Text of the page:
Screen Shot 2014-06-10 at 8.57.23 AM Screen Shot 2014-06-10 at 8.57.39 AMNext, we weigh the bird and take several different measurements including the length of the tarsus, back of the skull to the tip of the bill, and wing chord. At their adult stage, documenting body dimension is another useful piece of data that we like to keep in our bank of records. Lastly, In order to not further disorient this troubled bird, we must release him or her within the range of its own territory.

Screen Shot 2014-06-10 at 8.57.45 AMDuring our week stay, we try our best to complete this course of action as many times as possible. As you may imagine, these activities have left me with phantom binoculars and an irrational paranoia of dive-bombing gulls. Even with the scientific duties we performed as a team, at the end of the day I can only describe this experience as rowdy and rewarding.

Happy gulling and thanks for your time!

Reflections post-banding

I have traded the sound of gulls calling and stomping on the roof for the trill of tree frogs here at home in mainland New Hampshire, and, now that I am clean and somewhat rested, and the gull restraint bags are washed and drying on my clothesline, I thought I might write you all a line or two in summary of our banding week.

The final total was 39 adult Herring Gulls caught, bled and banded, and 5 Great Black-backed Gulls (caught on a day when we needed a dose of the instant gratification only Black-backed trapping can provide). Carly Emes, gull team member, has a post planned with all the gory details on how it’s done, so I will limit myself to generalities and mainly focus on praising the hard working team we assembled. Pictured in our official team photo: Bill Clark (kneeling), gull guru and stalwart supporter; North Shore Community College grad Sean Jeffery; yours truly, Sarah Courchesne; Sarah Chieng, soon to be official veterinary technician; Carly Emes, pondering graduate study; and Kristen “K-Cat” whom we poached from the songbird ranks for a day or so–thanks K-Cat!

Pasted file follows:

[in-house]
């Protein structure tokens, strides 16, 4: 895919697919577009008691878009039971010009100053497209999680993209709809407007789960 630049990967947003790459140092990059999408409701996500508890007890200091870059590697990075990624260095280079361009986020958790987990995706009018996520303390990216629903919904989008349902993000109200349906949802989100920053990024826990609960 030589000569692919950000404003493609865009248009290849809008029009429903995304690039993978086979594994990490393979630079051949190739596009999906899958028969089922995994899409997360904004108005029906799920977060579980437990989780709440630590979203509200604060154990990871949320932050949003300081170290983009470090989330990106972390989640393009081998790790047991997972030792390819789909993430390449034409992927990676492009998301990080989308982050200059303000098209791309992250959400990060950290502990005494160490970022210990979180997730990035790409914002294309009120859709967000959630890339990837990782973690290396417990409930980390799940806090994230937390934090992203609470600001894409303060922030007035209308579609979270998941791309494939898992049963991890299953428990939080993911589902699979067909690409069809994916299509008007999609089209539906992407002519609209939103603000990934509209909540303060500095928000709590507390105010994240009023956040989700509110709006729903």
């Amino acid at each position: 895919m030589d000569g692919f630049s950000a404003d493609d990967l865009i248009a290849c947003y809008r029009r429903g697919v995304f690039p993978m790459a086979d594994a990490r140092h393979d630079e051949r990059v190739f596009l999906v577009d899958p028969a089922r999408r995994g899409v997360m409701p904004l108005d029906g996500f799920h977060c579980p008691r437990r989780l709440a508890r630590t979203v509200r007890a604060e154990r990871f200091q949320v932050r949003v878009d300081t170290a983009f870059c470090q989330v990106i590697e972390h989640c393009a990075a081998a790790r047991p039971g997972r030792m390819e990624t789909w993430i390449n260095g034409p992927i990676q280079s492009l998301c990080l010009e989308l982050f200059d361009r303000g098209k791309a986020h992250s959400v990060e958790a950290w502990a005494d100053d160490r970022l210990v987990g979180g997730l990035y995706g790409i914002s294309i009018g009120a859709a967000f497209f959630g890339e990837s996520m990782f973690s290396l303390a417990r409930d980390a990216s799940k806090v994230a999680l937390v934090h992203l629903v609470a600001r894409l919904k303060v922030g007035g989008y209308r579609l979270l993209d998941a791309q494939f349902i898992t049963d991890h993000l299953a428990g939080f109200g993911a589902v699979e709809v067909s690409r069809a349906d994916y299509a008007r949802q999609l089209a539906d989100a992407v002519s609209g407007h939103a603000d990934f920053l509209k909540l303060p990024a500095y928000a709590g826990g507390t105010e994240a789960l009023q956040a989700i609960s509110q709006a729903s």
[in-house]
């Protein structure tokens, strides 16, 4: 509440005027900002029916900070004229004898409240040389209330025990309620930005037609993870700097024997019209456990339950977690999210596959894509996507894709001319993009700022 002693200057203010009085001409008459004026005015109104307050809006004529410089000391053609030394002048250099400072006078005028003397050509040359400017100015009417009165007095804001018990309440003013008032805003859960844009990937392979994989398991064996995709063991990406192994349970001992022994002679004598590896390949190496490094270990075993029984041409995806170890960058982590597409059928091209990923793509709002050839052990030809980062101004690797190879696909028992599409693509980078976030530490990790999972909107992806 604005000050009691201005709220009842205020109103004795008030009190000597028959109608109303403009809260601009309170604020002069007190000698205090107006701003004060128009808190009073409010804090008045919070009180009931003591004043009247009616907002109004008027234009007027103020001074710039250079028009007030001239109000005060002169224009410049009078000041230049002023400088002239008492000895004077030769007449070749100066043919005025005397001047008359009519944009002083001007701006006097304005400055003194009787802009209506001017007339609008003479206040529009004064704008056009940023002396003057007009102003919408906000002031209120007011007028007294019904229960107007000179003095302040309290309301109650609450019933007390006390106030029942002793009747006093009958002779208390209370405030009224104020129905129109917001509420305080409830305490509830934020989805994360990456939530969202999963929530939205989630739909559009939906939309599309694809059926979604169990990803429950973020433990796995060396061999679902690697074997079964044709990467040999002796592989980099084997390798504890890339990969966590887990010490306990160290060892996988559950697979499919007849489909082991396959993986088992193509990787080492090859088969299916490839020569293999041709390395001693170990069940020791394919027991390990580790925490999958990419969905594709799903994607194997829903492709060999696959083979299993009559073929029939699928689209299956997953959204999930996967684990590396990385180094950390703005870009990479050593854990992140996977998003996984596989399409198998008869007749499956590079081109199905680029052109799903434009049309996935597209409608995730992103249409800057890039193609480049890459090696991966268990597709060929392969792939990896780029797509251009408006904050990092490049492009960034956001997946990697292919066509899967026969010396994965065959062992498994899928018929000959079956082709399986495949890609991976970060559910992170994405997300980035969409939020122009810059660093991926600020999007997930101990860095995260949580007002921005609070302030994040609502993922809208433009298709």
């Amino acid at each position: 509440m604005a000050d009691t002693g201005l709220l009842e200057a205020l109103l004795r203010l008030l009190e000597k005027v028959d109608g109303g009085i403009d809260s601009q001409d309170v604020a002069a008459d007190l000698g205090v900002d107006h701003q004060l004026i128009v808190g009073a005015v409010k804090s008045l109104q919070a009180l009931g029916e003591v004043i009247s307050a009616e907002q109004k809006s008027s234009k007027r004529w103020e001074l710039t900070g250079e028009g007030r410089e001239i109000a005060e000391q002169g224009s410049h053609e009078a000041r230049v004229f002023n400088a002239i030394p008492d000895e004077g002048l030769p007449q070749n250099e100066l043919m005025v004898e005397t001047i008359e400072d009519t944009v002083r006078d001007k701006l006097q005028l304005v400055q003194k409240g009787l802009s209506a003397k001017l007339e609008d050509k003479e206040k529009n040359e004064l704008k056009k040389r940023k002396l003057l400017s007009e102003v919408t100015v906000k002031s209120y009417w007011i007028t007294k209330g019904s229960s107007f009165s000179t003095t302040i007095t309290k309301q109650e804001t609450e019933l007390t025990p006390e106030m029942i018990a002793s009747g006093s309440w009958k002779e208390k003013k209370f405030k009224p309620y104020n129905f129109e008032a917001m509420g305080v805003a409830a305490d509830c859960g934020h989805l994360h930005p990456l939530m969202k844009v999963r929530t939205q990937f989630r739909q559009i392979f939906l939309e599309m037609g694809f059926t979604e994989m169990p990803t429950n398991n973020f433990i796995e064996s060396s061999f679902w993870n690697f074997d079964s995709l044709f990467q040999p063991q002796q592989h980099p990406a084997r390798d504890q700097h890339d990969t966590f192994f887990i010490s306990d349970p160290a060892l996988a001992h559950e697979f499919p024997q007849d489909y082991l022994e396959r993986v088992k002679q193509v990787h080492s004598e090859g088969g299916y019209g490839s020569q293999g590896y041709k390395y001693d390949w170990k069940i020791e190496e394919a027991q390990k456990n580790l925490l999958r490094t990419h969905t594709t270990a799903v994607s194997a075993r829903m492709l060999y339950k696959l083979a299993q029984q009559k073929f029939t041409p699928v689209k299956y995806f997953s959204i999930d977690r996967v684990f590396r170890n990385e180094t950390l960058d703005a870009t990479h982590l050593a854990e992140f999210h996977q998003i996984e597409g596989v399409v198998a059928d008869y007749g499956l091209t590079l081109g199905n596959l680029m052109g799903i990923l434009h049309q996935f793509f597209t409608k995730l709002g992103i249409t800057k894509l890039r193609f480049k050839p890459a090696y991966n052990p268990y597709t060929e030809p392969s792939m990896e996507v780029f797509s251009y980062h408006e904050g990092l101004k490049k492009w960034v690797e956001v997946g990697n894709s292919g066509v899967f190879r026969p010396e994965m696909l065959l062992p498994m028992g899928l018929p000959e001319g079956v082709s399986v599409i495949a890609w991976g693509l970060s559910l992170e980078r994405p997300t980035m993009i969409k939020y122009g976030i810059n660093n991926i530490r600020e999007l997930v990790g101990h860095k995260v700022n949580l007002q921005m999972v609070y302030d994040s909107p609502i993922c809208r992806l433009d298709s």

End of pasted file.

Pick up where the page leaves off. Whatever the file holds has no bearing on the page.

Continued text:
IMG_5688

F07, hybrid offspring of our resident LBBG was indeed seen again, and Lauren Kras has been kind enough to share her photo of this specimen. What do you think? Would you pick this bird out of a crowd as a hybrid?

F07 with a putative mate. (Photo by L. Kras)

F07 with a putative mate. (Photo by L. Kras)

Lauren also happened to take a photo of F07 back in 2011 when it was a callow youth alongside its dapper dad.

One day in July 2011. (Photo by L. Kras)

One day in July 2011. (Photo by L. Kras)

One final item of note: during the week on Appledore, I spent a few hours entering data from an observer who watches gulls visit his pile of deer carcasses and restaurant and butchery wastes. Bald Eagles and ravens also frequent the pile, but among the gulls are several who sport the bands of Appledore. In an odd coincidence, Davis Finch, the proprietor of the pile, lives half a mile from my house in East Kingston, New Hampshire. When I go running on unexpectedly warm winter days, when the pile has thawed a bit and is stinking, I have had occasion to curse Mr. Finch. And indeed, on hour three of data entry from his meticulous record keeping, I felt I had occasion again. But in truth, I am grateful. His sightings have shown us that some of these gulls are routinely making the commute from Appledore to East Kingston and back, a distance of almost 20 miles each way, as the gull flies. It’s a small pleasure to think that I might band a gull in the morning, and then that same bird, bands jangling, could fly right over the backyard where my kids are playing on its way to the infamous bone pile.

Now, I must go gather those gull bags from the line; the forecast promises rain overnight. This’ll be my last post for you all for the foreseeable future. Thanks for reading, and happy sighting!